Browse Publications Technical Papers 2008-01-0159

Single-Vehicle Rollovers Involving an Initial Off-Roadway Excursion Followed by a Return to Roadway: A NASS Study and Vehicle Response Measurement 2008-01-0159

This paper describes an investigation that seeks to understand how rollovers occur in real-world crashes, both by studying real world crashes and by analyzing vehicle handling tests to gain insights into potential mechanisms of pre-crash loss of control. In particular, this study focuses on one type of rollover, namely single-vehicle rollovers that follow a pattern of the vehicle first leaving the roadway and then returning to the roadway typically out-of-control. Aims of this study included the following:
  • To describe the frequency and characteristics of single-vehicle rollovers involving an off-roadway excursion followed by a complete, if only temporary return to the roadway.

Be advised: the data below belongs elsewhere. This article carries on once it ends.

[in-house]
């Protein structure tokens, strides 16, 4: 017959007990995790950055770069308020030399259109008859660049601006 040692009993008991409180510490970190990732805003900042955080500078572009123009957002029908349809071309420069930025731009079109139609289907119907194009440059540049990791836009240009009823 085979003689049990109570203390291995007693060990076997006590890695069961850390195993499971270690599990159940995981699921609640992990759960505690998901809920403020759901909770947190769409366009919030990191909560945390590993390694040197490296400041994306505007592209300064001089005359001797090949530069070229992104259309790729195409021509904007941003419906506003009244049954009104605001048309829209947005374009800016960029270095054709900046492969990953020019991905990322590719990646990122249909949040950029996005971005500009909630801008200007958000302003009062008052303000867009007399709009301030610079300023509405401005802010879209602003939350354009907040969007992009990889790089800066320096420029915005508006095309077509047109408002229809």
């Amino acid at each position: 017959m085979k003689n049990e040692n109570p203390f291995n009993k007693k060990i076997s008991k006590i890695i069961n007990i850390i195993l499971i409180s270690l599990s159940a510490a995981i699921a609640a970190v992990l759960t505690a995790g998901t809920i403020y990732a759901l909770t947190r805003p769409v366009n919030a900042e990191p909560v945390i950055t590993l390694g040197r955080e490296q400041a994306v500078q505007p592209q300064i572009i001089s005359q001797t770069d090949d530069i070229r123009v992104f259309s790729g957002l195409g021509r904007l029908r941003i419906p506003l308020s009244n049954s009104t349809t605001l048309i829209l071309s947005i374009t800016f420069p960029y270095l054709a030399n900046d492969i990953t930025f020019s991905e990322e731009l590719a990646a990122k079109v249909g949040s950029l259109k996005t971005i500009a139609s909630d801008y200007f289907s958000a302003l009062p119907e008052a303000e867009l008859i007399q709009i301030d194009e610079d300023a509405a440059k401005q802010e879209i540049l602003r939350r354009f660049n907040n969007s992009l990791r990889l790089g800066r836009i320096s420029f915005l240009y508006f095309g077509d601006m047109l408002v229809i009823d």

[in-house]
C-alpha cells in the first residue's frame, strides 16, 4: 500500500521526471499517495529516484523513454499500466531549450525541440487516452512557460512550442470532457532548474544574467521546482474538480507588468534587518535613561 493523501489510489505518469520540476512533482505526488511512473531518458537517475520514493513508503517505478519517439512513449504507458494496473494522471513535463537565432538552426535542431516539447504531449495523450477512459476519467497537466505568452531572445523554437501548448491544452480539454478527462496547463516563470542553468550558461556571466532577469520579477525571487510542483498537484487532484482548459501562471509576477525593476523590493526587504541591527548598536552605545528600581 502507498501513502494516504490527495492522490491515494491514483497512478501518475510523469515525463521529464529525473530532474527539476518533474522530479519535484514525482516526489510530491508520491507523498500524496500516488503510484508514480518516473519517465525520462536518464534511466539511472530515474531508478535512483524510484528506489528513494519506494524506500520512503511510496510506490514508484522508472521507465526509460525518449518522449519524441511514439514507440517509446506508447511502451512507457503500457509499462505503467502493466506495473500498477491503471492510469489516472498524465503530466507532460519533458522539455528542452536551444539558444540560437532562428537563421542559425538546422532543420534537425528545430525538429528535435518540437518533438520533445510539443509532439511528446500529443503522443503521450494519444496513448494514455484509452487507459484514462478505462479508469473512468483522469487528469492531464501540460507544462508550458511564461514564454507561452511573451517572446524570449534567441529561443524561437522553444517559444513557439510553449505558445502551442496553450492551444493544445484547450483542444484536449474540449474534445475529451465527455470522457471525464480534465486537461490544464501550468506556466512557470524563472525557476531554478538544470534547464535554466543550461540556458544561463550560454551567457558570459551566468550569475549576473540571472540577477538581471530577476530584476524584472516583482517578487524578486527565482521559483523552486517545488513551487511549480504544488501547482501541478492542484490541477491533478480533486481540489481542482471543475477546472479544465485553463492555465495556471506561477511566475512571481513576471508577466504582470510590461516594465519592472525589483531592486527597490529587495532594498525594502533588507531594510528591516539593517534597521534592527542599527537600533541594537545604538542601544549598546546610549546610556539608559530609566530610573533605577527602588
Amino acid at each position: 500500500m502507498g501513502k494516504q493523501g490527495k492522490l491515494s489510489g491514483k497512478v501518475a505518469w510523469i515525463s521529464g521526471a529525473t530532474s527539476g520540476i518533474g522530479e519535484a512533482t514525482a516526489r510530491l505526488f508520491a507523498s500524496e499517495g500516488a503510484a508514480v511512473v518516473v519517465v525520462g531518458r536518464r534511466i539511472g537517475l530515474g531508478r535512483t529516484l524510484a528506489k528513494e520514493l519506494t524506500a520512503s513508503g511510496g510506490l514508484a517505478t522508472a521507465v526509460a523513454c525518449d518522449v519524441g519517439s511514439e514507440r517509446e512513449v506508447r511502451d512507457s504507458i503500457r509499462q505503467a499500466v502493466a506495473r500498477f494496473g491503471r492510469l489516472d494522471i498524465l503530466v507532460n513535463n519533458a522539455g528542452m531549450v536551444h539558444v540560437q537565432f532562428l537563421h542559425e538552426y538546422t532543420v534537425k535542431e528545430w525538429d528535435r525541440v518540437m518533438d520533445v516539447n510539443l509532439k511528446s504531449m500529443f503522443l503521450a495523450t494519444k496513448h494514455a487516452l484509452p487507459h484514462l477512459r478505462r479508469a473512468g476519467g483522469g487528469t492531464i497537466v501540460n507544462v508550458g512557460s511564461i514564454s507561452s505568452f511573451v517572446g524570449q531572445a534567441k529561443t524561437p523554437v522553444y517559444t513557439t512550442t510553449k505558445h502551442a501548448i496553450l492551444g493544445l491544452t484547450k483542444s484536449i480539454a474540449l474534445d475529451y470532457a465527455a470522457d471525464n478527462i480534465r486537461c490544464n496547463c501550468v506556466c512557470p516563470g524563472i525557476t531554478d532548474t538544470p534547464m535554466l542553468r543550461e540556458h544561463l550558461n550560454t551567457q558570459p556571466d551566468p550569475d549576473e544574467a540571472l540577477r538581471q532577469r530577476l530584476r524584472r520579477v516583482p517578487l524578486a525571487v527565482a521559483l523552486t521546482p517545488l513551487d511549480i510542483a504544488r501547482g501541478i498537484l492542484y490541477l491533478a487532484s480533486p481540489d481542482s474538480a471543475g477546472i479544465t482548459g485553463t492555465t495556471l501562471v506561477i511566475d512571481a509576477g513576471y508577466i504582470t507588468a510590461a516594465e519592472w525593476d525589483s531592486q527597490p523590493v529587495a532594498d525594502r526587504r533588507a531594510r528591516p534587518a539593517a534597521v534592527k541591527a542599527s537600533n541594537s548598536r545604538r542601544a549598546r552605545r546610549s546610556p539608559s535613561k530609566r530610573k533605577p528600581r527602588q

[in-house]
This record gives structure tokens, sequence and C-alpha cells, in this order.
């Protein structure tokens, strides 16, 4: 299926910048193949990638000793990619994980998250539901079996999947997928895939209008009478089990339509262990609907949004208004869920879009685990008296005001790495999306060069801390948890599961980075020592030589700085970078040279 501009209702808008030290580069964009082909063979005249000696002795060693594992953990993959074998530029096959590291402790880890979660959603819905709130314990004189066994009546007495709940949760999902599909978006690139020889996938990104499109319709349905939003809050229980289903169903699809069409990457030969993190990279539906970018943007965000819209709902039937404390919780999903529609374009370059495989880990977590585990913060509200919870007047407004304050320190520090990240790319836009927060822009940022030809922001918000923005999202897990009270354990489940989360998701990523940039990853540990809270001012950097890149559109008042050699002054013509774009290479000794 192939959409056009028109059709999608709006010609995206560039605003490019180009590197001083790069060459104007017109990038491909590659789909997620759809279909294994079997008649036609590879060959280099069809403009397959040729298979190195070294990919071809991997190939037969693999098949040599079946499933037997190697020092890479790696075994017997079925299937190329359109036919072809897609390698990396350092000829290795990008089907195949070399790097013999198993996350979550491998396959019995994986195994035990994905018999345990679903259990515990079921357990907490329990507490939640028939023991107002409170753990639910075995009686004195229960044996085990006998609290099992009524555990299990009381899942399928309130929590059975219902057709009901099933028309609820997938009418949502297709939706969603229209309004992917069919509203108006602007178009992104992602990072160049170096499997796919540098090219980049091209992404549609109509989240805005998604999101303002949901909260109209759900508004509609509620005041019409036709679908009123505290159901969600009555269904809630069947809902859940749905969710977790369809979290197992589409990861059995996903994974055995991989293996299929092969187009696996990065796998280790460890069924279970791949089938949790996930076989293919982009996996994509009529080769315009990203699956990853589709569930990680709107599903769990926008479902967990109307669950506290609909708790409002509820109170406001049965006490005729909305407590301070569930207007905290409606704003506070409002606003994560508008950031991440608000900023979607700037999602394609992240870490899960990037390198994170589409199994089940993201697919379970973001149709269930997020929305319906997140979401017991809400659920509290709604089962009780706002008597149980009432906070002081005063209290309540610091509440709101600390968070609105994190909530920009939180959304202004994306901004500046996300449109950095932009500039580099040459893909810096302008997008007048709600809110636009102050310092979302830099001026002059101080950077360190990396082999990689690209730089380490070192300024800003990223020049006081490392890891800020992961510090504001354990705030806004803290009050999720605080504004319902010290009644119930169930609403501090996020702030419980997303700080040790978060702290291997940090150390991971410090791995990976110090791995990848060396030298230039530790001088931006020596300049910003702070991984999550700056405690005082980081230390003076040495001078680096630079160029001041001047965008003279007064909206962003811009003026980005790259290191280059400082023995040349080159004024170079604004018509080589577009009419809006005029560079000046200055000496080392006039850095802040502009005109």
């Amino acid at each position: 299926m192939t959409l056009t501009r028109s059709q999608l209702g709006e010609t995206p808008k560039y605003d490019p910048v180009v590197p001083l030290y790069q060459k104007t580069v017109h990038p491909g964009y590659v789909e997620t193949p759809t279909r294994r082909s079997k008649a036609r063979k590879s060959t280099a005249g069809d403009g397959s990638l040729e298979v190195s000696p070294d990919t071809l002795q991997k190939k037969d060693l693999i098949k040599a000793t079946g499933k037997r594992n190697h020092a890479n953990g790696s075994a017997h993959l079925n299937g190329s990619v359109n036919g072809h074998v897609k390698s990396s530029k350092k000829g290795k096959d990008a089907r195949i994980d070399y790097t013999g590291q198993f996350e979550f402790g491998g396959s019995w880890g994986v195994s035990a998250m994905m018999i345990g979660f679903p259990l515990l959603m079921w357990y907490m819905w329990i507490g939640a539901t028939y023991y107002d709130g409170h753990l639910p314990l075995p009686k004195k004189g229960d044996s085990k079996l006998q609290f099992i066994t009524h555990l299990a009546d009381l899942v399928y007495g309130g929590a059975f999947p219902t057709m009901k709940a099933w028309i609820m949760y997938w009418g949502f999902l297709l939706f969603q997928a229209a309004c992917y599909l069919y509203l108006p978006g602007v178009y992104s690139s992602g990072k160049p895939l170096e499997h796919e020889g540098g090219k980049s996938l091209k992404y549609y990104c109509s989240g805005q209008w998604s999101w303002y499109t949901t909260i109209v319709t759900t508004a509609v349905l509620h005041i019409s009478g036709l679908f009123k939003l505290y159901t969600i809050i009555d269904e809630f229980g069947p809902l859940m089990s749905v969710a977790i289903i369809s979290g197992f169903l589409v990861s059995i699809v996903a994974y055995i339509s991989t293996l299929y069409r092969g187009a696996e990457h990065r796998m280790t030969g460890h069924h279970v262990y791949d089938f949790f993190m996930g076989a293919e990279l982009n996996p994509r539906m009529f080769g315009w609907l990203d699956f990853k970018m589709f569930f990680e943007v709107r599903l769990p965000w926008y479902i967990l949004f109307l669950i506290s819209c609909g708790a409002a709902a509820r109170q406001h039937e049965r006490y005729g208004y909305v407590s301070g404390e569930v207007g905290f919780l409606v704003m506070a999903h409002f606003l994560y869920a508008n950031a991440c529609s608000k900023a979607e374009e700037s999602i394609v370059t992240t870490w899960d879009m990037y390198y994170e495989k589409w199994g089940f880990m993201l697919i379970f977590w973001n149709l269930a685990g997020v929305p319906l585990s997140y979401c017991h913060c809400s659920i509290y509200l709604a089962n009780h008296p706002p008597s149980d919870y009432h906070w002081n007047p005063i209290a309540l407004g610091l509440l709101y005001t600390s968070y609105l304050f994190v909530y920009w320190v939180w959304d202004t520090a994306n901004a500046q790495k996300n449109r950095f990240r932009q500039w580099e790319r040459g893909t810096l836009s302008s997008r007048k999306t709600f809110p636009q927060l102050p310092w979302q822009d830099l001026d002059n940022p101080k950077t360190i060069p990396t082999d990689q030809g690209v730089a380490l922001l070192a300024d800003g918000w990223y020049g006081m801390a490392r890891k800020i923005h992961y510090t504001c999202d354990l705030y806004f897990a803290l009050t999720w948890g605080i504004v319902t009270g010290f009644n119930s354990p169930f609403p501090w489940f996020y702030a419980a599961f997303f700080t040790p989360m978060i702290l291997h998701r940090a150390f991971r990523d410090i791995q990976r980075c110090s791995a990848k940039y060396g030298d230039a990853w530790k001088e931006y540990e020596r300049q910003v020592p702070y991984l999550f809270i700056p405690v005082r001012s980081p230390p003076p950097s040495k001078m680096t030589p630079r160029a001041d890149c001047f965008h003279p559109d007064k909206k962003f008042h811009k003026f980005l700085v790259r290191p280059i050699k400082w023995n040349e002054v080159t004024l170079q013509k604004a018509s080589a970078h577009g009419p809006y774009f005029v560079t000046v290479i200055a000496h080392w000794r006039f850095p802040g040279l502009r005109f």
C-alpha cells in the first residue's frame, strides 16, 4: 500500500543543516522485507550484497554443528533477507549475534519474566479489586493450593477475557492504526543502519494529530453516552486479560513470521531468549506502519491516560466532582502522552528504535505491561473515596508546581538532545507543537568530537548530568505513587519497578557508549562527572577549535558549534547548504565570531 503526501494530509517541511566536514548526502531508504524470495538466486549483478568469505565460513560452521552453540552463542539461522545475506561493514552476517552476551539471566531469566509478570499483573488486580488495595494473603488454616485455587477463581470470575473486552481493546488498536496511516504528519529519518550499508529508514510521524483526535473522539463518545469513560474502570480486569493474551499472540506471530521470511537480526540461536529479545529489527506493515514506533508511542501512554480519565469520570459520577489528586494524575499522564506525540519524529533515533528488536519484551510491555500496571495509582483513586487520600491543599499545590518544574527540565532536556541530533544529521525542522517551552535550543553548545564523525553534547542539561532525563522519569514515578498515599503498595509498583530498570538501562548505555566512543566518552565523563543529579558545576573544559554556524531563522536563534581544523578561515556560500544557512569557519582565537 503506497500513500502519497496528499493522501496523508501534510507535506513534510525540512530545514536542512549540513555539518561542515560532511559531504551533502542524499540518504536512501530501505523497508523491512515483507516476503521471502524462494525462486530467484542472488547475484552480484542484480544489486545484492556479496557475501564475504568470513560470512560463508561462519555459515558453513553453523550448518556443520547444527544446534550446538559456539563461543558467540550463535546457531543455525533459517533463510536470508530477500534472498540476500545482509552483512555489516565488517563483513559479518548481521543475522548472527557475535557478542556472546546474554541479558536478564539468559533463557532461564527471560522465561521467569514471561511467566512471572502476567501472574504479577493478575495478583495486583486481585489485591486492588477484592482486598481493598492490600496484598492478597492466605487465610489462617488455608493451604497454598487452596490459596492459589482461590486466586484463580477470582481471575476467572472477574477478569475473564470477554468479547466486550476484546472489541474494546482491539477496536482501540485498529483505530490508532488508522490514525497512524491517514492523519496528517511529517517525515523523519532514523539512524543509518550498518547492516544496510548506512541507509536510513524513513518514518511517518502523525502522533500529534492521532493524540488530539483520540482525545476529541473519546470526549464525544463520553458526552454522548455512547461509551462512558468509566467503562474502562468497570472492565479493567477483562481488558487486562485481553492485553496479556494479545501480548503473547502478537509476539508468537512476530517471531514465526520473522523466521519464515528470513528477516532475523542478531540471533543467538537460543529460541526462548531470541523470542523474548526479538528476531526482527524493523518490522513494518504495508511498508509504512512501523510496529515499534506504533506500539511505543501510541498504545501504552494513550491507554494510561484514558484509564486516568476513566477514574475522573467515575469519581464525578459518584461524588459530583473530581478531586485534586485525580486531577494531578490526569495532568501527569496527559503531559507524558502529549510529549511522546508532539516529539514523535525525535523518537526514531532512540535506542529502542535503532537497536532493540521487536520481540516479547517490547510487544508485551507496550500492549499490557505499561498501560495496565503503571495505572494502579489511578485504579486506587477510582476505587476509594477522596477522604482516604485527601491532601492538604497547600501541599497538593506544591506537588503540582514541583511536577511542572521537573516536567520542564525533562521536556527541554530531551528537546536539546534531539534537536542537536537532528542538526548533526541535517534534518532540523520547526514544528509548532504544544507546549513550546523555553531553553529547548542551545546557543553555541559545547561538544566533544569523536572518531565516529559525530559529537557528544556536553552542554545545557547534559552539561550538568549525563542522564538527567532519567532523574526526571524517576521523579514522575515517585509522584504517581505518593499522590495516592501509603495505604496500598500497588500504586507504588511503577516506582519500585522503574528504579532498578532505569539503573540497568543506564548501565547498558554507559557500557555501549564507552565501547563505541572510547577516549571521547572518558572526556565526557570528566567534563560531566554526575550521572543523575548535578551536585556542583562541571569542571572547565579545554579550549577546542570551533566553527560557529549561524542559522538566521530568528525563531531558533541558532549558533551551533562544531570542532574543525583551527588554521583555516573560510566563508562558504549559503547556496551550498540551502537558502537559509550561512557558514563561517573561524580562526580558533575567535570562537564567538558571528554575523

• To the extent possible, given available data, to assess the nature and consequences of driver inputs during the crash sequence.
  • To define characteristics of crash scenarios which include a substantial proportion of this subset of single-vehicle rollovers.
To accomplish these aims, case files from the National Automotive Sampling System, Crashworthiness Data System (NASS CDS, 1997-2001) were reviewed. The overall purpose of this review was to understand the mechanisms involved with loss of control and provide this information to support further research on preventing loss of control on the roadway subsequent to off-roadway excursion and roadway reentry.
To further illustrate the mechanism that leads to loss of control when a vehicle returns to the roadway, the results of testing conducted to compare a vehicle's response to steering maneuvers on pavement versus the same steering maneuvers initiated on a road edge is presented. This paper presents the results of these tests, focusing on the effect that the change in surface has in amplifying the yaw rate and sideslip response of the vehicle.
Finally, the results of the testing are compared to the insights gained from the NASS CDS real world crash study, to garner further insight into some of the mechanisms involved with this type of accident.


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